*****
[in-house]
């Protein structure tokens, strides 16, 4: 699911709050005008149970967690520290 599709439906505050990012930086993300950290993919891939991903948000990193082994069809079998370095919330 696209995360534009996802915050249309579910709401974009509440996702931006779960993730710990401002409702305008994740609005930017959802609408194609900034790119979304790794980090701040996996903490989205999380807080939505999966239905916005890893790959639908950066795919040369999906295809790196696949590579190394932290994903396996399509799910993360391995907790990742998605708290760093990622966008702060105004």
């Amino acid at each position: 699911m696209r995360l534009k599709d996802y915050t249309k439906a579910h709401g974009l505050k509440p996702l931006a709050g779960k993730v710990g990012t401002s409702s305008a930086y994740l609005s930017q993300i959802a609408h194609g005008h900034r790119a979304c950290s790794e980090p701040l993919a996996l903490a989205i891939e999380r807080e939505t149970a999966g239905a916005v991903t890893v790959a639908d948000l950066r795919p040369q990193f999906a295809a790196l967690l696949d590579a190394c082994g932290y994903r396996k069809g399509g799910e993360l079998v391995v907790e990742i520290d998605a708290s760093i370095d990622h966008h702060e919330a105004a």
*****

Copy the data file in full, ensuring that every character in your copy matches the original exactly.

[in-house]
């Protein structure tokens, strides 16, 4: 699911709050005008149970967690520290 599709439906505050990012930086993300950290993919891939991903948000990193082994069809079998370095919330 696209995360534009996802915050249309579910709401974009509440996702931006779960993730710990401002409702305008994740609005930017959802609408194609900034790119979304790794980090701040996996903490989205999380807080939505999966239905916005890893790959639908950066795919040369999906295809790196696949590579190394932290994903396996399509799910993360391995907790990742998605708290760093990622966008702060105004």
């Amino acid at each position: 699911m696209r995360l534009k599709d996802y915050t249309k439906a579910h709401g974009l505050k509440p996702l931006a709050g779960k993730v710990g990012t401002s409702s305008a930086y994740l609005s930017q993300i959802a609408h194609g005008h900034r790119a979304c950290s790794e980090p701040l993919a996996l903490a989205i891939e999380r807080e939505t149970a999966g239905a916005v991903t890893v790959a639908d948000l950066r795919p040369q990193f999906a295809a790196l967690l696949d590579a190394c082994g932290y994903r396996k069809g399509g799910e993360l079998v391995v907790e990742i520290d998605a708290s760093i370095d990622h966008h702060e919330a105004a």